Author Archive | Deborah Luhrman

Floods Devastate Organic Farms

9a6ac09d-6184-4561-9497-edb7273f5922February 14, 2017 – Heavy rain, wind and flash flooding has severely damaged several organic farms in Hollister and is causing trouble for farmers throughout the Monterey Bay area.

Heirloom Organic Gardens, Catalán Family Farms and California Kurobuta—all located near Pacheco Creek—are among the hardest hit.

“There was water 1,000 feet wide covering our farm in January and then 800 feet wide again last week,” says Jack Kimmich of California Kurobuta—a pig farm profiled in the winter issue of EMB. Click here for story.

“About 70% of our fencing and 125 tons of feed and feed troughs were carried away by the floods,” he said of the first round in January. “The funny thing is lots of pigs went to high ground and slept right through it.”

But he and his … Read More

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SALVAGE BEAUTY

il Vecchio
Carl Alasko with his daughter, Ariele Alasko.
Photo by Deborah Luhrman.

“Our recipes are very simple…
We start from scratch everyday, so everything is fresh.”

A newcomer to the Pacific Grove restaurant scene, il vecchio restaurant has made sustainability something of an art form. The already popular trattoria, just opened in August, is decorated almost entirely with reclaimed and salvaged materials collected and artistically assembled by the owner’s daughter.

The first thing you notice on entering is the warmth that comes from old barn wood-clad walls, a gleaming oak bar, an enormous Carmel stone fireplace and glowing chandeliers made from rusted industrial mixers.

“We wanted to give the restaurant a patina, and the fact that everything already comes with a history adds so much,” says 24-yearold artist Ariele Alasko, the … Read More

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BARKING UP A NEW TREE

Eco-Deli’s Beer Bark flatbread, Jeff Dubin and his merlot tea
From left: Eco-Deli’s Beer Bark flatbread,
Jeff Dubin and his merlot tea.

Photo by Deborah Luhrman.

You might call it food from the future. A Salinas man is embracing the ecologist’s mantra “reuse, repurpose, recycle” and inventing new foods made from the byproducts of local artisan beer and wine making. Hidden away in a corner of an old airplane hangar at the Marina airfield, former sculptor Jeff Dubin has built a top-secret test kitchen where his studio used to be. He turned his kiln into an oven and started mixing batches of flatbreads, teas and vinegars.

“At this time in my life I just wanted to do something that is fun, useful and creative,” he says. So he founded Dubiansky’s Eco- Deli and is working to market his first product—a … Read More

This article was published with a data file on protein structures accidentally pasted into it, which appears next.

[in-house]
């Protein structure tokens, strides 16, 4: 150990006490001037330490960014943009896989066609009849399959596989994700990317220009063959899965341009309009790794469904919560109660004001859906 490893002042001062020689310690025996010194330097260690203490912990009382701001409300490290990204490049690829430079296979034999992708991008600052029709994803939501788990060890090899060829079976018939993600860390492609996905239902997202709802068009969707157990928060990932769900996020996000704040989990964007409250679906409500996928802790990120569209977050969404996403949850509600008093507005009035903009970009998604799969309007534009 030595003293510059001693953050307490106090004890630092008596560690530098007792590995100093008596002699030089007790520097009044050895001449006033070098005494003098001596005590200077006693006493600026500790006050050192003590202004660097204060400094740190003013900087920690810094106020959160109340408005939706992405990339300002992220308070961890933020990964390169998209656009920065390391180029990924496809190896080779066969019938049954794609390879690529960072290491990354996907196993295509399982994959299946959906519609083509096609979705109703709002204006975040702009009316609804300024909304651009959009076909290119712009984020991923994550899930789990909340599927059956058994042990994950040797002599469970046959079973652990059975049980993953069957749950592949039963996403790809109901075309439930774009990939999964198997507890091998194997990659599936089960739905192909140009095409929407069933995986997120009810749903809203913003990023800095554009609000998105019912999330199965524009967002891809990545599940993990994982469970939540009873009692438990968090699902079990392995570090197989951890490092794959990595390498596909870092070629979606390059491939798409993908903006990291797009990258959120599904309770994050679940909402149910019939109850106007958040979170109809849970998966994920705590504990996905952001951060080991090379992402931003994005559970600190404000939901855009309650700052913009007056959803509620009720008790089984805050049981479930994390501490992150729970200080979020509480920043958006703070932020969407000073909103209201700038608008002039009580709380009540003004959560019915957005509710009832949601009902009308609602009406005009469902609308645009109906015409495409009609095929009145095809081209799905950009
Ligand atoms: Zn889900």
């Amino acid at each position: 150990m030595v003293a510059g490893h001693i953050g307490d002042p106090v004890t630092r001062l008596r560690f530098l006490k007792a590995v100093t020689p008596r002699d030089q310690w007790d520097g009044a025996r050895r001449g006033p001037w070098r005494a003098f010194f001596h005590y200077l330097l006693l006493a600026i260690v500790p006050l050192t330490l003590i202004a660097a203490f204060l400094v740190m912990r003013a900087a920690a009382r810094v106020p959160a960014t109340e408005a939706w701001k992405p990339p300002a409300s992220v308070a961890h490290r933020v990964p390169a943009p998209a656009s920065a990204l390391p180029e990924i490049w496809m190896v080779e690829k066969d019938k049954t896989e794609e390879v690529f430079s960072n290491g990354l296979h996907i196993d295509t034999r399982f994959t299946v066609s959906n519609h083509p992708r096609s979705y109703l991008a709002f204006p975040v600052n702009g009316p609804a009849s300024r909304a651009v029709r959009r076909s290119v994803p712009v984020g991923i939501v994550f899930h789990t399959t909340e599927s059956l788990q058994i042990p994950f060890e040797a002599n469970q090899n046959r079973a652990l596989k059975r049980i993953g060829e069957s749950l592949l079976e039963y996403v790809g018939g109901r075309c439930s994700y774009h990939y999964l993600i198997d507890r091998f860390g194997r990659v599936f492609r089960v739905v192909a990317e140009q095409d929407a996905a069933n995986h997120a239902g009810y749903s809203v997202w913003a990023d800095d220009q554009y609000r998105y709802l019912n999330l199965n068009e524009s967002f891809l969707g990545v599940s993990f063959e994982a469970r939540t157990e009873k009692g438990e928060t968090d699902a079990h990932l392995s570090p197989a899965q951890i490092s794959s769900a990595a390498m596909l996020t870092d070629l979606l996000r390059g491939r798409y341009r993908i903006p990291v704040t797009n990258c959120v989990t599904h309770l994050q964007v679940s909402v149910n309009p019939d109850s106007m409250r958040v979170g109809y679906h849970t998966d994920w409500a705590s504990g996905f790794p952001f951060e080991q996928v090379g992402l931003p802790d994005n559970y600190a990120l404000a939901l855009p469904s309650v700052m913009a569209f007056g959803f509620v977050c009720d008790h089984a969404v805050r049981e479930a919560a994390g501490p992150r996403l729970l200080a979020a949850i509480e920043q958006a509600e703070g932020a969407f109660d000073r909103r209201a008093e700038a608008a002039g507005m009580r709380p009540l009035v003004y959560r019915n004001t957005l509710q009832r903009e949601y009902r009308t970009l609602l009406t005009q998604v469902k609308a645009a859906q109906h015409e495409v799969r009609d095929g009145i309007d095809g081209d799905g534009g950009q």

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Mustard Power

A Watsonville company discovers
a supercharged soil amendment
—and fuel for the tractors, too

mustardpower1It started as a conversation between local organic pioneers, Ken Kimes of New Natives in Corralitos and Larry Jacob of Del Cabo and Jacobs Farm. They dreamed of finding a way to use fallow fields along the coast north of Santa Cruz for growing biofuel to run their farm vehicles. But the farmers soon discovered that the green power of their raw material of choice—the humble mustard seed—went far beyond powering the equipment.

With the help of an expert in alternative energy from Lawrence Berkeley National Laboratory and advice from the University of Idaho, they found out that mustard seed met their criteria of being a non-irrigated and seawater-tolerant crop. They already knew that a compound … Read More

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Local Hero Winner 2013 – Best Nonprofit: Homeless Garden Project and Second Harvest Food Bank

bestnonprofit1Santa Cruz’ Homeless Garden Project and Second Harvest Food Bank tied in voting for best nonprofit. “Our success depends on the community, so we are really grateful for the love and sup- port,” says Darrie Ganzhorn, executive director of the Homeless Garden Project. She has been with the project for 22 years and sees it as a good way of combining vocational training for those who need it with a sustainable urban food system. “There’s so much going on here, I’m just hooked!” she says.

 

bestnonprofit2Second Harvest CEO Willy Elliot-McCrea says the organization is emphasizing fruits and vegetables like never before. “Cheap food and lack of access to fresh produce is what’s driving hunger and obesity here on the Central Coast,” he says, adding that 62.3% of all the … Read More

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